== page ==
Below are our blog posts about recent developments in the areas of Estate, Family and Personal Injury law as well as comments on some recent important decisions from the BC Supreme Court, BC Court of Appeal and the Supreme Court of Canada.
Common questions that people have in British Columbia estate law include: “Is a draft will legal” or “binding” or “valid”? This article attempts to give some guidance on how to answer those questions. In British Columbia, for a will to be valid, it must meet the requirements found in Section 37 of the Wills, Estates […]
A recent court of appeal decision makes it clear that evidence of a full and complete gift (rather than resulting trust) does not necessarily mean a “deed of gift”. The recent court of appeal case regarding the McKendry Estate involved Mary McKendry (deceased), her 5 children (4 daughters 1 son), and the Vancouver property purchased by […]
In BC, the Family Law Act and Wills, Estates and Succession Act define the term spouse by reference to the term “separation”. Under WESA, section 2 provides that spouses cease to be spouses as follows: If they are married, on separation as it is considered under the FLA; or If they are living in a common […]
An alter ego trust may be used to avoid wills variation claims. When someone dies, everything that was in their legal name at the time of death is presumed to form part of the deceased’s estate. It is the deceased’s estate that then passes to beneficiaries. Who the beneficiaries are is usually determined by the […]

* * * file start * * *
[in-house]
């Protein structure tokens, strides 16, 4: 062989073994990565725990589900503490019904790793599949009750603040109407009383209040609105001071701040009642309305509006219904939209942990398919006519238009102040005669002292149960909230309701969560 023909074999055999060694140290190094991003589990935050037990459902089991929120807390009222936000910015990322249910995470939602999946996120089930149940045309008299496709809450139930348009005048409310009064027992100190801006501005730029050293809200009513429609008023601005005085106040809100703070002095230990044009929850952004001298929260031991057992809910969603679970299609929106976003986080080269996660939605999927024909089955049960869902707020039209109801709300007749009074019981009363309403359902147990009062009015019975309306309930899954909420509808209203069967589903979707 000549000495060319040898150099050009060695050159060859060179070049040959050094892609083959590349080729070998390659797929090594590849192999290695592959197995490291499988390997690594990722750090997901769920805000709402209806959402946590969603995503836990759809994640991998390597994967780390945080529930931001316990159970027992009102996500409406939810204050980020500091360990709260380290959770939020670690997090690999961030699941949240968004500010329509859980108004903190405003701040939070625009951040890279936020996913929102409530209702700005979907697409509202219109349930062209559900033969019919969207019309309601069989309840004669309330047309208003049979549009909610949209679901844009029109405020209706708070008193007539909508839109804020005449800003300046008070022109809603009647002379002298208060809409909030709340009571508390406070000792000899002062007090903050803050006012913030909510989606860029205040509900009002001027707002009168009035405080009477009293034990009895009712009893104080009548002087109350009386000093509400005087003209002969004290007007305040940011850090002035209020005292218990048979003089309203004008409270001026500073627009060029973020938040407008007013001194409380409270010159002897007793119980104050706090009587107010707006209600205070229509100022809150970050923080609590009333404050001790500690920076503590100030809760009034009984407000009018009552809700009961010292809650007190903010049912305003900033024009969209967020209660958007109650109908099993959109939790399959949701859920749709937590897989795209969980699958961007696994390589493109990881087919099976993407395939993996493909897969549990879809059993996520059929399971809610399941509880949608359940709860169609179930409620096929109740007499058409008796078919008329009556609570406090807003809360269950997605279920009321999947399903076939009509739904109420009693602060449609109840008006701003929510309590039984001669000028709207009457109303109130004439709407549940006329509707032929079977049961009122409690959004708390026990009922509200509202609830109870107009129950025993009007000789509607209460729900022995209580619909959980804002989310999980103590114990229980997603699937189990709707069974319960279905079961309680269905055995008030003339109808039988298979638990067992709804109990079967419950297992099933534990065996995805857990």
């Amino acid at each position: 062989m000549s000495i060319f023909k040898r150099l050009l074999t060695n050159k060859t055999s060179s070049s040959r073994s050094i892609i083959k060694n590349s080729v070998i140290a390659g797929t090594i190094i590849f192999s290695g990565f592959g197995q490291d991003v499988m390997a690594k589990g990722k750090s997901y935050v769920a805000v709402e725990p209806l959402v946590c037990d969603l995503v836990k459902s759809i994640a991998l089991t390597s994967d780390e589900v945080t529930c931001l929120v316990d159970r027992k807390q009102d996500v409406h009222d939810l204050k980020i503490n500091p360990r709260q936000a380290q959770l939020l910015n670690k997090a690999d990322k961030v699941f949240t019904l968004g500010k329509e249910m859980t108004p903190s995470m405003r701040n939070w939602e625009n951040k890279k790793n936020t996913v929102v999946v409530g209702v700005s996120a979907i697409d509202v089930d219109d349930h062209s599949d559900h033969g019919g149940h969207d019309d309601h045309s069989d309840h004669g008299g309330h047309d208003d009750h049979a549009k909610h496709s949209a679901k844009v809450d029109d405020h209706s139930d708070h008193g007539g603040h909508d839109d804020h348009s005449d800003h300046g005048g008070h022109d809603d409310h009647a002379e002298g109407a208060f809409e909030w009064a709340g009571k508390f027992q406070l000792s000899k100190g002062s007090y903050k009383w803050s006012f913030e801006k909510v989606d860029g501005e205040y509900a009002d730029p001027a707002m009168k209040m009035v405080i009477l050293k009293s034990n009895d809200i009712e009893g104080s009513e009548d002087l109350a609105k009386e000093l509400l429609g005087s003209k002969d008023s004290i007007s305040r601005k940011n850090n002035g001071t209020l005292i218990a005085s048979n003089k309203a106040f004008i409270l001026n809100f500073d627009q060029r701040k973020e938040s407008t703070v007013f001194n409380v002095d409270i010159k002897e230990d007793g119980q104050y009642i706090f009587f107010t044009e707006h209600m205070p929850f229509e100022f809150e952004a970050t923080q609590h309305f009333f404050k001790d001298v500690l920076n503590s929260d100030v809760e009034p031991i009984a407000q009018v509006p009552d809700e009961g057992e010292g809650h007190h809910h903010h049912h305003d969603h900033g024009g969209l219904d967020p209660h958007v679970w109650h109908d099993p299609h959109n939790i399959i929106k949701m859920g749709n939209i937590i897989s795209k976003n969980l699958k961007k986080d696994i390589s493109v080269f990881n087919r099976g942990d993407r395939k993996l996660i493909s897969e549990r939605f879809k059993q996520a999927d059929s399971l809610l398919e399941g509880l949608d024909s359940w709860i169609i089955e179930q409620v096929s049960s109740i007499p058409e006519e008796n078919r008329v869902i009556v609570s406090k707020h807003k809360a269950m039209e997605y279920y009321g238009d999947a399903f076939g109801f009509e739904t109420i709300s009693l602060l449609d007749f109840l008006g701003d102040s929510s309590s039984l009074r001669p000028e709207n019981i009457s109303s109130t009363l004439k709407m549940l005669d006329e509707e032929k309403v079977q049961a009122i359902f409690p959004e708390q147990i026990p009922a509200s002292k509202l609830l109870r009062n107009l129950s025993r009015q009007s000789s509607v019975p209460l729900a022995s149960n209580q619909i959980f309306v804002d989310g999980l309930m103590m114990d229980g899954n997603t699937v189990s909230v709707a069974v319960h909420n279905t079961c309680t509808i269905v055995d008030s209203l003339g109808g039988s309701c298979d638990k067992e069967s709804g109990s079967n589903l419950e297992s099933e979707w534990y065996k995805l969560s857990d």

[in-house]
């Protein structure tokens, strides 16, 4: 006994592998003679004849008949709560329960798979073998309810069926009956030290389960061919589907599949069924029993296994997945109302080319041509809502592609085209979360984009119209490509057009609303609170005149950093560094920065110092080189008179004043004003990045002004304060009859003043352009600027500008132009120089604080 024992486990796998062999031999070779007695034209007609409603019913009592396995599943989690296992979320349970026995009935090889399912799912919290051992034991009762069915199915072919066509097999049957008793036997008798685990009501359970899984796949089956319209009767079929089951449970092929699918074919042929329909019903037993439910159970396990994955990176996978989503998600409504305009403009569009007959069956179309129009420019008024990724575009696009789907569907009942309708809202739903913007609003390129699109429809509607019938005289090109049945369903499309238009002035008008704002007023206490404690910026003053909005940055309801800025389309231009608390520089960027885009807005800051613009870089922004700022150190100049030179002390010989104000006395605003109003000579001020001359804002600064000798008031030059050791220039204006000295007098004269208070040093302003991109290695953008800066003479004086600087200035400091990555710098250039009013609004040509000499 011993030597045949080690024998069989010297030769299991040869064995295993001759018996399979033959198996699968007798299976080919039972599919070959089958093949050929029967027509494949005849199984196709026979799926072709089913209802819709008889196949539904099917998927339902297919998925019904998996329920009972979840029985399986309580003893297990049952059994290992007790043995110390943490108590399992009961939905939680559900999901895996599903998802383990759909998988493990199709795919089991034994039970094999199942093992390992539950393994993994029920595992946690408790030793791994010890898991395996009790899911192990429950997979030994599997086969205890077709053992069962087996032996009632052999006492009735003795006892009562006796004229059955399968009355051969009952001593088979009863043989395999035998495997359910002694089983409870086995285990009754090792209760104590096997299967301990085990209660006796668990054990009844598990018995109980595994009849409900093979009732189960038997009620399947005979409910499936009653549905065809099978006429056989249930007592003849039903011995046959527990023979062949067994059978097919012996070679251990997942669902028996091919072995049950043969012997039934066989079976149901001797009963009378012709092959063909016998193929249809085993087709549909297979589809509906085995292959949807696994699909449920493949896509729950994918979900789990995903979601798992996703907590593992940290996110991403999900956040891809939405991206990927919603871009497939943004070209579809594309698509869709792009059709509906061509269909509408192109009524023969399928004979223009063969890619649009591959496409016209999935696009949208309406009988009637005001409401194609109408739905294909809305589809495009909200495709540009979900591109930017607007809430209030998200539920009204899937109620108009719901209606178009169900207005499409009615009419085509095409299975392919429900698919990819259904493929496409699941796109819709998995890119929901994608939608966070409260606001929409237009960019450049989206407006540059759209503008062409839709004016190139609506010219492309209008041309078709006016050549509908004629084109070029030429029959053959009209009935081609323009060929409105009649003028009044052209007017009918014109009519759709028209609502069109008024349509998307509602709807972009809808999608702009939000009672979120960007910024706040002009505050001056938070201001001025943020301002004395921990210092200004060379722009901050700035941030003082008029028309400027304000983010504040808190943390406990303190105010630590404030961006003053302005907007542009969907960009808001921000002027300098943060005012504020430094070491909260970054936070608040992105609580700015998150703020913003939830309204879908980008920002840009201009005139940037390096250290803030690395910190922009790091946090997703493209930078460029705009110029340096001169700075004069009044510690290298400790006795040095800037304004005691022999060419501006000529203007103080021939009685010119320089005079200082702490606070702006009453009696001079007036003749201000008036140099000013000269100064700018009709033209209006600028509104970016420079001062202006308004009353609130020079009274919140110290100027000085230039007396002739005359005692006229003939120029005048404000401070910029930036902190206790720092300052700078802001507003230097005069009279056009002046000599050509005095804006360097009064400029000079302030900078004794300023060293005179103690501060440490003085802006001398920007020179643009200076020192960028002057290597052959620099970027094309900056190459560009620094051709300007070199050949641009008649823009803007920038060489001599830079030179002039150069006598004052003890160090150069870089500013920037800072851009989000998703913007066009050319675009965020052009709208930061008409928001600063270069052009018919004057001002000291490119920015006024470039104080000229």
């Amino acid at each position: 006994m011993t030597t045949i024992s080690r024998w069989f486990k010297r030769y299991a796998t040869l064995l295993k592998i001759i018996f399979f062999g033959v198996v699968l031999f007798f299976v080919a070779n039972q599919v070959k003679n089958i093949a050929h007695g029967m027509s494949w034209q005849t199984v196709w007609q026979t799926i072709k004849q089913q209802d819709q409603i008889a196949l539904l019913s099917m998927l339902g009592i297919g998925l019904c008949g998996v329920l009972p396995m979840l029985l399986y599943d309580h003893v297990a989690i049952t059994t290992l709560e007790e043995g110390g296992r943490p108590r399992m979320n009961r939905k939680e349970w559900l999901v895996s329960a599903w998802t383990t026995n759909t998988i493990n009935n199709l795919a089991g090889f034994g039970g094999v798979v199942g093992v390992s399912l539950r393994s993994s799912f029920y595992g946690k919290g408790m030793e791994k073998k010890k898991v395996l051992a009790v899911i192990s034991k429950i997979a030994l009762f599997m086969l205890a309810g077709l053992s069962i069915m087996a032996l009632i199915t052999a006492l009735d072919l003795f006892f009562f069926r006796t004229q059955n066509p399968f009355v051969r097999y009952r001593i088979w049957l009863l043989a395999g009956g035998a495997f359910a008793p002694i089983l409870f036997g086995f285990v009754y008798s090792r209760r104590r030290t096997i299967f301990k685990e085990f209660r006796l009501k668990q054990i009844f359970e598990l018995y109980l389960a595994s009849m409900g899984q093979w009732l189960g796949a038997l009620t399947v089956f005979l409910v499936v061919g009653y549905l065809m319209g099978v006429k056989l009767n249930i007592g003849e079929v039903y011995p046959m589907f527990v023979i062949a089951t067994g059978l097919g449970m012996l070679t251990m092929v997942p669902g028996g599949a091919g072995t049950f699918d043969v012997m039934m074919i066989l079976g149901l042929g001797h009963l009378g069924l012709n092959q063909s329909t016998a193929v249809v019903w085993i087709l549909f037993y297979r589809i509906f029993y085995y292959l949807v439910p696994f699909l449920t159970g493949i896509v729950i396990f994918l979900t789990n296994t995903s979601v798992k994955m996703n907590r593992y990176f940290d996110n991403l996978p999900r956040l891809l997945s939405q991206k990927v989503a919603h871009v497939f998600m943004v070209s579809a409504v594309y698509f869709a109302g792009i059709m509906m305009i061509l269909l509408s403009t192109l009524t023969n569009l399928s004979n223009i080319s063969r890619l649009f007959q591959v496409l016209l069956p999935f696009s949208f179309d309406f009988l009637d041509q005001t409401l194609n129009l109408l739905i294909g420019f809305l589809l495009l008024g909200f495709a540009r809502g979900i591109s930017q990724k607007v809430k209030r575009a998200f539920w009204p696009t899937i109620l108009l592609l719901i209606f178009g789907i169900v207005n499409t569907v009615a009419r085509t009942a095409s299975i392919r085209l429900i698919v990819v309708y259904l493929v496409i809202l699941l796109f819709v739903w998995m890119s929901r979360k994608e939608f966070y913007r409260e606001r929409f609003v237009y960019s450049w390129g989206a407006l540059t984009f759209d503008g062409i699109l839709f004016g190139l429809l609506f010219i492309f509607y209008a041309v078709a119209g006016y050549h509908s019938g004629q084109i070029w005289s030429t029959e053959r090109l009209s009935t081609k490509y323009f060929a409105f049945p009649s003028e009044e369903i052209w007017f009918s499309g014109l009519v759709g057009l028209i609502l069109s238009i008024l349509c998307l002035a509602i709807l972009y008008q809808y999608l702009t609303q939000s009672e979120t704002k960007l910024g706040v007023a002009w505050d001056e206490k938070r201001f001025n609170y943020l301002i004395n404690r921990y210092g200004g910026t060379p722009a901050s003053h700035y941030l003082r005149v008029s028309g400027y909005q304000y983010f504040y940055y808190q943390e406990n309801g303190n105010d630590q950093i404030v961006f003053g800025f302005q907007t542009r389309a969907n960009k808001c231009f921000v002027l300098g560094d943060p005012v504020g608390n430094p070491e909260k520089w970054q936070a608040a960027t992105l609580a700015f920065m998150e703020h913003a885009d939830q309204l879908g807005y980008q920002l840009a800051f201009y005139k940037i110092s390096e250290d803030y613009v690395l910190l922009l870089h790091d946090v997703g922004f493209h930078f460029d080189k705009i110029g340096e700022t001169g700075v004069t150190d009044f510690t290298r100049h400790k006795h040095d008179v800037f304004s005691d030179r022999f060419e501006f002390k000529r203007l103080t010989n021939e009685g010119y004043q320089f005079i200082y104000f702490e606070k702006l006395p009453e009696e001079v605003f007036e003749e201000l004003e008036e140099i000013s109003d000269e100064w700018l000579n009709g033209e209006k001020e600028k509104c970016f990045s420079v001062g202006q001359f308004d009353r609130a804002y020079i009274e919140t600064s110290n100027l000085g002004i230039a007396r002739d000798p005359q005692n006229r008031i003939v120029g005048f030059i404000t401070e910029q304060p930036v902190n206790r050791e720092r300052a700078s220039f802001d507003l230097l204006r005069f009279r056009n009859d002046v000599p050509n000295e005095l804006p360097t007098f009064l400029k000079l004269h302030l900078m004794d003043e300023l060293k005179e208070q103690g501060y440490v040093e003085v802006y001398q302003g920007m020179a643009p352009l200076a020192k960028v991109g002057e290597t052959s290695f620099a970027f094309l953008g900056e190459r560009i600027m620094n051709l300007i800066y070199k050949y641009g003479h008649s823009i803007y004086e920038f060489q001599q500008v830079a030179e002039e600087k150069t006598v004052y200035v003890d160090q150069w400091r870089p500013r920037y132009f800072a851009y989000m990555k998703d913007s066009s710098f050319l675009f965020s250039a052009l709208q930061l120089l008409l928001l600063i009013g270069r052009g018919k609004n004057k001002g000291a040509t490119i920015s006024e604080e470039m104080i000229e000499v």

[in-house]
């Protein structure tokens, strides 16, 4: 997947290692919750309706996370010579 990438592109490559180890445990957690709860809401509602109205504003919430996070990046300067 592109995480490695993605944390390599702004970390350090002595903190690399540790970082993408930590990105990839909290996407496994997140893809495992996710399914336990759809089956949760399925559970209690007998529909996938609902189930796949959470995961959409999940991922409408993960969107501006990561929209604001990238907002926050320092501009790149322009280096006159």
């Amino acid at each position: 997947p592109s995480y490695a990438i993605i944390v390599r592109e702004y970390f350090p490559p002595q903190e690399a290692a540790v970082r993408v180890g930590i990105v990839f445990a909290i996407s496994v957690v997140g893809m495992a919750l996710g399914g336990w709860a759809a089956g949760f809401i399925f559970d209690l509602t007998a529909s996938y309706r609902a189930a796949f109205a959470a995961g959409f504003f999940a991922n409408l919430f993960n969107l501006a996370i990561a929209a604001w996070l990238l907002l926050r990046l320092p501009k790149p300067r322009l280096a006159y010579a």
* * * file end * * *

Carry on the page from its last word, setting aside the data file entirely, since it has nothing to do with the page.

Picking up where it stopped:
Beyond a consideration of the competing legal claims are the moral claims which the courts must consider in deciding a Wills Variation Act claim. These moral claims are usually more individual and specific than legal claims and can include the most varied considerations, some of which be assured/implied expectations, disability and financial circumstances. It will […]
It was the earlier lobbying of women’s groups in the early 20th century that was responsible for the enactment of the first Wills Variation Act (now the Wills Estates and Succession Act). The evolving rights and role of women in society has continued to stand behind the interpretation of the Wills Variation Act by the […]
Beneficiaries have to be able to trust their trustee. Period. Trusts occur in different ways: Automatically by operation of the law, by express written document, or by express unwritten agreement. Sometimes trustees don’t know they’re trustees because the trust has arisen automatically by operation of the law. That is no excuse. The relationship between a […]